Dear 17 Year Old Me…

Over the years I’ve listened to quite a few interviews with some pretty successful and influential people. There’s one frequently asked question that I’ve always found to be particularly thought provoking:If you could go back in time, what advice would you give that younger version of you?” It’s a question designed to bring forth the most important lessons learned, the secrets of success. One of my favorite responses to this idea wasn’t in an actual interview, but rather expressed in the Brad Paisley song, “A Letter to Me”. Every time I hear it, I take one of those nostalgic trips down “memory lane”. Invariably, one memory will rise to the surface. It was a pivotal moment in my life (although I didn’t know it at the time) and, like most others, I pivoted the wrong way!

In my senior year of high school, my dad approached me one day with what many would regard as a great opportunity. He said that if I would be willing to get a part time job to help out with some living expenses, he would pay my way through college! Who wouldn’t jump at that? Me! I respectfully declined and proudly proclaimed my plan: I was going to join the navy, get married, settle down and raise a family. I can still hear his reply verbatim, “Son, I’ve been down that road and I can tell you that the bridge is out. But my father told me the same thing and I didn’t listen either. I guess you’ll have to learn the hard way like I did.” I remember thinking at the time, “That went pretty good!”. I had expected a long lecture, but the whole “what are you gonna do with your life” talk lasted about 5 minutes, almost as long as  I had spent laying out my future plans! As you might have guessed, things didn’t work out too well.

I categorize it now as one of the worst decisions of my life. I’ve spent countless hours wondering just what the crap I was thinking, and what, if anything, could have been said that might have helped me avoid the years of poor choices and heartaches that were to follow. If I could write a letter to me, what would I say? What would Brad Paisley do?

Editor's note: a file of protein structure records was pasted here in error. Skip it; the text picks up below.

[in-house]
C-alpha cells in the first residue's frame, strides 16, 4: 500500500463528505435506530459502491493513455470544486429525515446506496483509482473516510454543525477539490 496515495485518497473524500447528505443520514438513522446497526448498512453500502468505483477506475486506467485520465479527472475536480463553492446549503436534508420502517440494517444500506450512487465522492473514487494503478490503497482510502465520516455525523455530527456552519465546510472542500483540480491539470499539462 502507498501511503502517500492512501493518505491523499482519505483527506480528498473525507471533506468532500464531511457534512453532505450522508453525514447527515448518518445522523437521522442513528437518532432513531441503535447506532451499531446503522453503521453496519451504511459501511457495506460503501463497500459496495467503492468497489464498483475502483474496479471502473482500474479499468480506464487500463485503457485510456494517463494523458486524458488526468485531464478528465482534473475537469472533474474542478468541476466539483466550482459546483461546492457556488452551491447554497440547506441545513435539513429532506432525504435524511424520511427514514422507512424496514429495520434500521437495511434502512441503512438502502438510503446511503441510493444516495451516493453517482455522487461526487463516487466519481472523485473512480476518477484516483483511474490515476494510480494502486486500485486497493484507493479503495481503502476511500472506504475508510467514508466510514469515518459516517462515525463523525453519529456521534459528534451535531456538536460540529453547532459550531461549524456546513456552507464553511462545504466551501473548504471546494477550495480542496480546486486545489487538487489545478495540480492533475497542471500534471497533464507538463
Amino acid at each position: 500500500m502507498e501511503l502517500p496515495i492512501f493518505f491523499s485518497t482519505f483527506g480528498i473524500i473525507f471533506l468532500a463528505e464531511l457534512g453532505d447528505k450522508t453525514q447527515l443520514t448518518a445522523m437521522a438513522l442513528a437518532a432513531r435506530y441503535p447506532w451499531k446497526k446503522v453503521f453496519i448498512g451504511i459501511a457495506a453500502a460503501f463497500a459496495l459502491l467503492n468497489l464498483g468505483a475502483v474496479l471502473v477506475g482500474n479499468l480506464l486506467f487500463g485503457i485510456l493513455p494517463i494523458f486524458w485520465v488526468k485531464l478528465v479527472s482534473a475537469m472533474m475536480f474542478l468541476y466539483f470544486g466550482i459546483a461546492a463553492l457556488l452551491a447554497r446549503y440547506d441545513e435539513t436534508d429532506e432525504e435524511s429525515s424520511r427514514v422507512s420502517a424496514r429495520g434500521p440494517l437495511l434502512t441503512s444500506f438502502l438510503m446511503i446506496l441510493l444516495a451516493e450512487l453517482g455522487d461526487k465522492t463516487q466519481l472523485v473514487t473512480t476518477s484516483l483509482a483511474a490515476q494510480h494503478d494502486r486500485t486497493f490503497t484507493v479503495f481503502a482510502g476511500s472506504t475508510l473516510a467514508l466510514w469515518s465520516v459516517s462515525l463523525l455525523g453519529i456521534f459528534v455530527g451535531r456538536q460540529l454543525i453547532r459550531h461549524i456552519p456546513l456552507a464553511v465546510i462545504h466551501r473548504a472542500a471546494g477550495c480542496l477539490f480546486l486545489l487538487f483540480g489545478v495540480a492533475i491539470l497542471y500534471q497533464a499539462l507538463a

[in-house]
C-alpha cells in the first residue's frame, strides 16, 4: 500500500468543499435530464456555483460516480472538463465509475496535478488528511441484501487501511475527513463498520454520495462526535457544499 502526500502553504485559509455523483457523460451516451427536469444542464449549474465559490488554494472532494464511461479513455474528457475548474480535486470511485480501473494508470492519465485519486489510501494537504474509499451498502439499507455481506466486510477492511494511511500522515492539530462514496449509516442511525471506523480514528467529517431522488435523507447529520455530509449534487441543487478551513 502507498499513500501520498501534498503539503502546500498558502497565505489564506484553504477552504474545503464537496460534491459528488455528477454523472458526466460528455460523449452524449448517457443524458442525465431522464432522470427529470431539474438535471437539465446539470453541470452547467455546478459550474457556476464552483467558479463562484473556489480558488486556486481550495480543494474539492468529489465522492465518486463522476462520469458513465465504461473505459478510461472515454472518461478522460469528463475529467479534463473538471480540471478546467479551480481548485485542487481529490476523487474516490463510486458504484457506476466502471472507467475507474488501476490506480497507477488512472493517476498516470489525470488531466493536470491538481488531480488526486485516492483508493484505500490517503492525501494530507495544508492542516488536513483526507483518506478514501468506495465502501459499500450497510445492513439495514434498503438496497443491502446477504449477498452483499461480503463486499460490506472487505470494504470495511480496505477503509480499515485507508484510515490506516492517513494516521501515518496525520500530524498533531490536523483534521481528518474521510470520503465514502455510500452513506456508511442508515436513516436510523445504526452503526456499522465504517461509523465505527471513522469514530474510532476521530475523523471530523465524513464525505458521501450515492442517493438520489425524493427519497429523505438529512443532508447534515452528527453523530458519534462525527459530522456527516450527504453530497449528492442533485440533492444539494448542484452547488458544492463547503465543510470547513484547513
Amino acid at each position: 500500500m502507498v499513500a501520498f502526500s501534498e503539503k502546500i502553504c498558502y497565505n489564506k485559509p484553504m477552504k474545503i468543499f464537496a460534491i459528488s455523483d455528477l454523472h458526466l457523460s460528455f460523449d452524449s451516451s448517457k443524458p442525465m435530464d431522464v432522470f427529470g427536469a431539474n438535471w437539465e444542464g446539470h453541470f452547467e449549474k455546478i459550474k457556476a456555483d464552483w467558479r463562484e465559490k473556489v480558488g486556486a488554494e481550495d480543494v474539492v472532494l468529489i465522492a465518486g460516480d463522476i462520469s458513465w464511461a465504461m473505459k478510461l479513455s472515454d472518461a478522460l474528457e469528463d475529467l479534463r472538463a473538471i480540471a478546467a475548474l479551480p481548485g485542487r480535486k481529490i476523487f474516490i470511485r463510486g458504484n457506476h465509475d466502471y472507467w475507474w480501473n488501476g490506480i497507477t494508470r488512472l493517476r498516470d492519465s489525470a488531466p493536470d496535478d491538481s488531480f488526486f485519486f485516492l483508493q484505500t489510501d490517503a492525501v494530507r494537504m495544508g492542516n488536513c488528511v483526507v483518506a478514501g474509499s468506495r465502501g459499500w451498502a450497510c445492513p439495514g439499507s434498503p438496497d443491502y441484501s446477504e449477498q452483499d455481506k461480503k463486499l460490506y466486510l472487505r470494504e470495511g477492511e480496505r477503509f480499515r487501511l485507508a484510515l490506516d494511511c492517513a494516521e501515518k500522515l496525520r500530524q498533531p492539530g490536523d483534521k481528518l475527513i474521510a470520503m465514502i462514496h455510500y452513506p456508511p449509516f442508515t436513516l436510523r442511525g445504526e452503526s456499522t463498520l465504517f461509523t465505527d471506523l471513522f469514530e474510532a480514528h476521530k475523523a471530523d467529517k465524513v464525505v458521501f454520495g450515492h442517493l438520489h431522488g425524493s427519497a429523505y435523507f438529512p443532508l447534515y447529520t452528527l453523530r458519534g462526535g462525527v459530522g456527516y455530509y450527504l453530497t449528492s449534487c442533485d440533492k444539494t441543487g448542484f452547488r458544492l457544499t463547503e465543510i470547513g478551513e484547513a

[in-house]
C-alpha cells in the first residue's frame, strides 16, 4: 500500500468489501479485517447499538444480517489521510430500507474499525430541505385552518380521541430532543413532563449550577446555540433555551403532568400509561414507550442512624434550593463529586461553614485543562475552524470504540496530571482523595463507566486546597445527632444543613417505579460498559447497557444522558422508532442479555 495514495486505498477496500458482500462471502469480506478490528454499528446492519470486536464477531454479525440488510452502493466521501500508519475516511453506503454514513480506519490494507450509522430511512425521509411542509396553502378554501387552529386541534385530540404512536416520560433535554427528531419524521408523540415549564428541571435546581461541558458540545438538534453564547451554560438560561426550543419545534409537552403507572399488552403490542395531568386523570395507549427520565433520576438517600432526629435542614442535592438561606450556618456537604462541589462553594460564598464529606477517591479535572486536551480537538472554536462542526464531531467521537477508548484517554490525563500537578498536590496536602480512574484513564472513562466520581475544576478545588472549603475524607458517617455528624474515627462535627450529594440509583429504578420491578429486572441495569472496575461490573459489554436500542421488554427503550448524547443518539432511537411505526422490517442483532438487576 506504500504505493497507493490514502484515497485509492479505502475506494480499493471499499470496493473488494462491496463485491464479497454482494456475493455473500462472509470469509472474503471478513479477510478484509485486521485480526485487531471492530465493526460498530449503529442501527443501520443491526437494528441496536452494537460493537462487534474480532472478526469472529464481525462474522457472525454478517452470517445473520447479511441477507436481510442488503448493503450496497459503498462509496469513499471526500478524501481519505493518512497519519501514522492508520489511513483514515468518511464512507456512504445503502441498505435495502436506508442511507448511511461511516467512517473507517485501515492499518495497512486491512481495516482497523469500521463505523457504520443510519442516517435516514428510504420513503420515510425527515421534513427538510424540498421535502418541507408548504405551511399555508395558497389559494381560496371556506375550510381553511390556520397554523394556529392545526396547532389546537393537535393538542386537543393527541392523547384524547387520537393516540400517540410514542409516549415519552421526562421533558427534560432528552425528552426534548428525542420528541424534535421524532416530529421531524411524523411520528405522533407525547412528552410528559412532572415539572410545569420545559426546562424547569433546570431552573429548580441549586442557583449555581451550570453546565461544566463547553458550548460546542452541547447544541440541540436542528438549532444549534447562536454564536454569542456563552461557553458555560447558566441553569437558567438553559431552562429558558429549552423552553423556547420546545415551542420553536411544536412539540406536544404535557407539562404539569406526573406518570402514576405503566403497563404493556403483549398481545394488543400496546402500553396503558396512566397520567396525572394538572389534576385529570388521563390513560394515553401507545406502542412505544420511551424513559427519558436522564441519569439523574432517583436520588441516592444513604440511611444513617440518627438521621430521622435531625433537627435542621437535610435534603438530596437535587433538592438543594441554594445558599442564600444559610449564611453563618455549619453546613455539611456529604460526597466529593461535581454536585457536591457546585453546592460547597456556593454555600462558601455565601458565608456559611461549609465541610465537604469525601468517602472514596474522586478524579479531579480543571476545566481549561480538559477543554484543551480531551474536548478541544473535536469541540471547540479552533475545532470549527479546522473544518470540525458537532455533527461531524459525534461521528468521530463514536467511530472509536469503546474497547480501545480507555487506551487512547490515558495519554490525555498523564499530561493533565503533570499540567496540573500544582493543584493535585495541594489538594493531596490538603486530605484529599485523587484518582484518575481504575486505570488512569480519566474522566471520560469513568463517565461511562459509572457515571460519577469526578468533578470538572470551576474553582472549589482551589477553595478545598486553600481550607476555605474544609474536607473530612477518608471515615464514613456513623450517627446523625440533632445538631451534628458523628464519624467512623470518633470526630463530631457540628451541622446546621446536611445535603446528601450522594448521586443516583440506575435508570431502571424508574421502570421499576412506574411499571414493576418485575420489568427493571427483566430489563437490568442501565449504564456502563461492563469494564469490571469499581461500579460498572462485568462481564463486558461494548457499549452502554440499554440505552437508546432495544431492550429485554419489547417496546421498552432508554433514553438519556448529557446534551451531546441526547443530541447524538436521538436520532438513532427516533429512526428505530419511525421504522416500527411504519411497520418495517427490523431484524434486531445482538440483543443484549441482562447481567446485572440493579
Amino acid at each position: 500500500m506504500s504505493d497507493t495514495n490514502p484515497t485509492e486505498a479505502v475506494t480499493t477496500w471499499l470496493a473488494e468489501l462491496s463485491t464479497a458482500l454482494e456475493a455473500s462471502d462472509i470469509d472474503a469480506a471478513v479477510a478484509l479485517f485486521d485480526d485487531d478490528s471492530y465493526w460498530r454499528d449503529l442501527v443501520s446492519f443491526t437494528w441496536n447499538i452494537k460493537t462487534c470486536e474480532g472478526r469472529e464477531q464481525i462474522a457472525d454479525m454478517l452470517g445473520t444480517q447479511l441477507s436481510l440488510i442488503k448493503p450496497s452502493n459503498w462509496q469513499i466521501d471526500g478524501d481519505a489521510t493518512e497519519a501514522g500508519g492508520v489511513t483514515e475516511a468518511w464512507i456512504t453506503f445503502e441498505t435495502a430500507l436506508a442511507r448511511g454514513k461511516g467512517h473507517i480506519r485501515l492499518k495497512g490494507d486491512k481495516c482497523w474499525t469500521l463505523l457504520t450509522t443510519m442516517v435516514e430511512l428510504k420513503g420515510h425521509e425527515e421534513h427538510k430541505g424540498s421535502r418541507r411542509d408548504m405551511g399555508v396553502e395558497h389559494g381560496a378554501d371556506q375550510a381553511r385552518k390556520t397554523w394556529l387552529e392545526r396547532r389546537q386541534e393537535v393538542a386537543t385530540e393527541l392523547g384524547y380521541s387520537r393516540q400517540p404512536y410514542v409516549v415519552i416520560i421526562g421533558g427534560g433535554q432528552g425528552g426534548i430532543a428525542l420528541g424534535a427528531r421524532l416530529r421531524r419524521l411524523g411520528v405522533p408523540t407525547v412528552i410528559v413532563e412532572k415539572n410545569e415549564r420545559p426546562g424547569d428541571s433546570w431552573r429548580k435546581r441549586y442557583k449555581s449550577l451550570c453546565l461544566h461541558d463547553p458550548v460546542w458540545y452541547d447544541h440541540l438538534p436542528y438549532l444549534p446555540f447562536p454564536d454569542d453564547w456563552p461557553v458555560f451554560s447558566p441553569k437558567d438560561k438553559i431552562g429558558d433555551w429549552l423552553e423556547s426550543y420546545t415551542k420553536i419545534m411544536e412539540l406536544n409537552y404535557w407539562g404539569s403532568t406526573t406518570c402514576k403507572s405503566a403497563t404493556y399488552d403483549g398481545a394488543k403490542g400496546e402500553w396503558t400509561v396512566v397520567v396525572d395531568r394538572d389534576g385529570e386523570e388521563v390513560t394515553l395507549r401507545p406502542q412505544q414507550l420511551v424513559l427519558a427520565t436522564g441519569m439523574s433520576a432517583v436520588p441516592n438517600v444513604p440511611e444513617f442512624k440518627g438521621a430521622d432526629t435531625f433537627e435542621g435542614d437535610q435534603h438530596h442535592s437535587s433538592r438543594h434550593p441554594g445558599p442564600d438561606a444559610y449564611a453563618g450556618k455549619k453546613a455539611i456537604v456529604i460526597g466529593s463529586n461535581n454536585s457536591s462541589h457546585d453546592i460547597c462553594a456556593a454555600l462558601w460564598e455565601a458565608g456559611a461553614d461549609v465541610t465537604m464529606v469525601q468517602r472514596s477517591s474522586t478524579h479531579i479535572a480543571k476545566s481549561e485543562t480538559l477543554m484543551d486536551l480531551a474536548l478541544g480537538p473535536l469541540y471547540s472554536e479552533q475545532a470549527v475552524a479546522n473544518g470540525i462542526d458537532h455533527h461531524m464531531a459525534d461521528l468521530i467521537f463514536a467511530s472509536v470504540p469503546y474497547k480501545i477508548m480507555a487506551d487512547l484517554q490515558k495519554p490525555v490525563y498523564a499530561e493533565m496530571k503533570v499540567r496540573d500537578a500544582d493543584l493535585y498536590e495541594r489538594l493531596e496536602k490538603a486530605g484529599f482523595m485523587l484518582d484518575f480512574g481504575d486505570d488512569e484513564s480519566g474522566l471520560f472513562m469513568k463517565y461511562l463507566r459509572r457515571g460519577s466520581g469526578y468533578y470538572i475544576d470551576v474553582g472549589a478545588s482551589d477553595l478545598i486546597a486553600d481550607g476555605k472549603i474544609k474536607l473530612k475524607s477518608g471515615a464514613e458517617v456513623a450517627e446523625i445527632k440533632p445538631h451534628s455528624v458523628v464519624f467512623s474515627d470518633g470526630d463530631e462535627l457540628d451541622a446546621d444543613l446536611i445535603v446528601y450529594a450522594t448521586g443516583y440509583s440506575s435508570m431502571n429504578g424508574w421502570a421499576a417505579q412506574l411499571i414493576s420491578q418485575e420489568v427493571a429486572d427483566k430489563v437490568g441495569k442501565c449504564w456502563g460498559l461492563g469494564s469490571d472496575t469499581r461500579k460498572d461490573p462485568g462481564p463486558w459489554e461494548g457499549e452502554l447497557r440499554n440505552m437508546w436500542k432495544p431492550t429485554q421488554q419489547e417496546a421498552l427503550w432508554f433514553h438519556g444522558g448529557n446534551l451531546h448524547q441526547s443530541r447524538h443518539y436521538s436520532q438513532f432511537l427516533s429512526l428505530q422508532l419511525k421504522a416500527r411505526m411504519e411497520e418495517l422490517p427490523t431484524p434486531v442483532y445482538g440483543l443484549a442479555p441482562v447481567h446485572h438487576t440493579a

Dear 17 Year Old Me:

 Uh..well…(sigh)…never mind.

Love, 51 Year Old You

P.S. Good luck     

I realized my dad had been right. He knew I wouldn’t listen. I understand the frustration he must have felt. I’ve felt it! I still couldn’t shake the notion that there must have been some way to avoid this train wreck. Then one day I recalled a scripture from Proverbs: “Train up a child in the way he should go, and when he is old he will not depart from it.” That was it! Everybody knows you cant tell a teenager anything! I’ll write another letter to me, and I know now just what to say…

Dear 5 Year Old Me:

Congratulations! You did it! Today you tied your shoes all by yourself! I know you’re pretty excited, and Mommy and Daddy are so proud of you. So am I, but for a different reason: You learned to tie your shoes! Now that’s a big deal! The biggest thing to celebrate is all the times before today when you asked, “Mommy, can you show me how again?”. That’s something grownups call seeking wisdom, and it will be the key to unlock every door you’ll ever want to go through! Remember these few things and there will be many more great accomplishments to celebrate!

Stay Humble: There is no shame in not knowing how, only in not asking how.

Stay Persistent: There is no shame in failing, only in giving up.

Stay Teachable: Every success you achieve will be the result of decisions you make by first seeking, listening to, and following the counsel of those wiser than you. Likewise, every failure, every wrong turn you take, will be the result of the choices you will make all by yourself.

This doesn’t mean everything’s going to be easy. Life’s going to throw you a lot of curve balls along the way, but you’re going to do just great!

Love, 51 Year Old You

P.S. Just a couple quick things: 1) Try to be a little nicer to your sister. You’re gonna really need each other later on. 2) In about 12 years Dad’s going to offer to pay for college. Take him up on it! Trust me…your plan doesn’t turn out so good.

So, If you could go back in time, what advice would you give yourself? What are the most important lessons learned, the secrets of your success? What would your letter look like? I’d love for you to leave some comments here, or you can email me directly at Thanks! I’ll talk to you next week!



2 thoughts on “Dear 17 Year Old Me…

  1. Wow, Greg, you hit that one out of the ball park! It is similar to my own experiences… at the age of 17 I was well on the way to college scholarships when I “fell in love and wanted to get married” and my parents told me “Finish school, and at least TRY college before you get married.” I listened with half an ear and the rest with my emotions. I finished high school then ran off and eloped, leaving all thoughts of college on the back-burner. Had I listened with all of my faculties and taken their advice my life would have been much less painful (he ended up being an alcoholic whom I divorced after 7 years of hell) and much more successful (I worked “hard for the money” all of my life, lucky to break even on the bills). My letter would read: “Dear 17-year-old Me: Listen to your parents – they have been around much longer than you, they love you completely, and will steer you down the right path – take their advice!”


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